This week, Dutch group Forthehack launched PleaseRobMe, a site meant to expose the danger of location-based social networks such as Foursquare, BrightKite, Gowalla, and Google Buzz. Basically, PleaseRobMe says that every time someone posts his location in a location-based social network, that person is publicly announcing that he is not home, which could be taken to mean, no one is home.
To illustrate the point, PleaseRobMe rephrases public Foursquare posts to say, “@Username left home and checked in X minutes ago…” and then presents that person’s current map location in a Twitter alert.
“Don’t get us wrong, we love the whole location-aware thing. The information is very interesting and can be used to create some pretty awesome applications. However, the way in which people are stimulated to participate in sharing this information, is less awesome,” the site’s description says. “The danger is publicly telling people where you are. This is because it leaves one place you’re definitely not…home. So here we are; on one end we’re leaving lights on when we’re going on a holiday, and on the other we’re telling everybody on the Internet we’re not home. It gets even worse if you have ‘friends’ who want to colonize your house. That means they have to enter your address, to tell everyone where they are. Your address…on the Internet…”
Naturally, the site gathered instant attention for its approach. Some called it totally irresponsible, while others agreed that it does show how careless some users can be with oversharing information.
Foursquare responded to the commotion caused by PleaseRobMe by saying, “The truth is, you could make something like this without using foursquare at all. Just try searching Twitter for the words ‘headed to’…and you’ll start to scratch the surface on all the location data a lot of us push into the internets, perhaps even without thinking about it.
“Anyway, we definitely ‘get’ the larger issue here — location is sensitive data and people should be careful about with whom and when they share it,” the company’s blog said. “And at foursquare, we do everything we can to make sure that our users know with what people and social sites they are sharing their location with.”
So little has changed for Foursquare, but PleaseRobMe is trying to turn its sarcastic jab at location-aware social networks into an actual security operation.
The site now leads with a blurb that reads: “We want to offer this Web site to a professional foundation, agency, or company that focuses on raising awareness, helping people understand and provide answers to online privacy related issues. If you’re such a foundation, agency, or company, contact us.”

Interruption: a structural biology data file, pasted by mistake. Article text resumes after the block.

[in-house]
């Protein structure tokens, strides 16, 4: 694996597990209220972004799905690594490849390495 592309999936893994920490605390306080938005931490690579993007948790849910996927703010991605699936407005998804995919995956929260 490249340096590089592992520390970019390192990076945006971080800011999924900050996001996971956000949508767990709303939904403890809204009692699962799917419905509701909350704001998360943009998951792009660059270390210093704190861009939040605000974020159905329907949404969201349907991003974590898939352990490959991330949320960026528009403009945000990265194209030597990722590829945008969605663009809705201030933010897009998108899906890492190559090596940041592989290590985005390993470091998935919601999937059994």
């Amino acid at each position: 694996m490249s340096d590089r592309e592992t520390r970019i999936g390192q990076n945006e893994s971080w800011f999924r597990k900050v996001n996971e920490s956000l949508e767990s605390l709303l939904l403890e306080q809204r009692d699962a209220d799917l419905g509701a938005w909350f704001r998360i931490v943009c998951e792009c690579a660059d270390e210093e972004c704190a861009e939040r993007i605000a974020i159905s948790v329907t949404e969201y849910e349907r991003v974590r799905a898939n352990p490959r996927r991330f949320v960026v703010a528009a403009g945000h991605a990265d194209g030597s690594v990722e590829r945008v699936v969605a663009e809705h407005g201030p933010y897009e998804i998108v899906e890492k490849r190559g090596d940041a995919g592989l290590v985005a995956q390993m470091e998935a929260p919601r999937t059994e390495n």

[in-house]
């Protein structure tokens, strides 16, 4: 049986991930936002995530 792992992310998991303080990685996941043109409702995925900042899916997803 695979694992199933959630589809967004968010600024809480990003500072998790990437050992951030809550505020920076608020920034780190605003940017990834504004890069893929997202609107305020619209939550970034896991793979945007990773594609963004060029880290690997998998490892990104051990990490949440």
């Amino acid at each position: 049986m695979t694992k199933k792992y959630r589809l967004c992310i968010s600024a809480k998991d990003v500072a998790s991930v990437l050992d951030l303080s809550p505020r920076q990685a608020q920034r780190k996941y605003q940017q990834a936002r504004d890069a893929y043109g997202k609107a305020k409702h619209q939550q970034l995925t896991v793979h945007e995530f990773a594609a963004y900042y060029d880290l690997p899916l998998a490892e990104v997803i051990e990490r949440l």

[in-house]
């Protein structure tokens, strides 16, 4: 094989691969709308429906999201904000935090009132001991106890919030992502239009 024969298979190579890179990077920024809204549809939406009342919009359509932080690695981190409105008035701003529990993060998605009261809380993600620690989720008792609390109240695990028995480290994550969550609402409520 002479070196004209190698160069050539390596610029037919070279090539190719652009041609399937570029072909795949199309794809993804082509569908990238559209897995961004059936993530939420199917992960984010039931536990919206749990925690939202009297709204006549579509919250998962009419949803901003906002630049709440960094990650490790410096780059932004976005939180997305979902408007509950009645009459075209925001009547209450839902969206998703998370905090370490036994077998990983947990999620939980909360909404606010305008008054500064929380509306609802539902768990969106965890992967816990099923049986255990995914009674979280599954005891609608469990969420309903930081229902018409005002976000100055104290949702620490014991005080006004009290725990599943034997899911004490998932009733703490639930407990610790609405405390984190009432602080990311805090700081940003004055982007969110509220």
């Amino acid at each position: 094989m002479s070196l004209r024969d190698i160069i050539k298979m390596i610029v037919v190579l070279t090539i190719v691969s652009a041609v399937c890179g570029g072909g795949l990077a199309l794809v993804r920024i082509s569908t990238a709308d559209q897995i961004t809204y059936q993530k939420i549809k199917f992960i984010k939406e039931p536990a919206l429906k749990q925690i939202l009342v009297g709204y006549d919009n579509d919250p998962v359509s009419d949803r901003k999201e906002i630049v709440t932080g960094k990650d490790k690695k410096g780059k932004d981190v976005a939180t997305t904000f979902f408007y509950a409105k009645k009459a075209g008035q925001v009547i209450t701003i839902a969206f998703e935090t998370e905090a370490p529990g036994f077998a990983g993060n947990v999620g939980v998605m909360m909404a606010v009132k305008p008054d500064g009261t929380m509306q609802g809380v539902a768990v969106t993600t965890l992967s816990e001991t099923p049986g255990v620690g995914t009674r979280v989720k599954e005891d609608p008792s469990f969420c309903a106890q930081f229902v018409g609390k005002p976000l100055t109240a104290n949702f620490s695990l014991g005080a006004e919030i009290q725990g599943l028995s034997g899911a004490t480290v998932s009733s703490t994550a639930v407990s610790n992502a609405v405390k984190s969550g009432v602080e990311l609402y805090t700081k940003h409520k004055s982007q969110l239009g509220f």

You could call it fearmongering, but such a service may be necessary as more so-called “n00bs” adopt location-revealing technology.
Now that everybody and her grandmother is on Facebook, we can see just how clueless and vulnerable many tech-disinclined people are.
Last week, hundreds of Facebook users who type “Facebook” into their Google search bar rather than use the URL in the address bar were routed to a ReadWriteWeb article instead of Facebook when Google temporarily shuffled the search rankings. What followed is one of the most tragically hilarious comment threads of all time.
After reading it, you start to wonder if Foursquare couldn’t eventually have posts from helpless users saying things like: “I’m walking unaccompanied down a dark alley with a pocket full of cash.”
The problem with status updates and social location sharing is that privacy is incumbent upon the user, and many aren’t capable of handling that responsibility. Foursquare’s comments yesterday said “Foursquare only knows where you are when you decide to tell us (by checking-in).”
In this way, each post a user makes is a waiver of his privacy, fully left up to his discretion. This means that everything a user does not post is meant to be private. But the problem occurs when users post very frequently. When a user waives his privacy by default, he can become a target not for what he says, but for what he leaves out and deems “private.”
Through simple deduction, an observer can watch for gaps in the user’s content stream and learn when he’s doing something he doesn’t want to share with the public.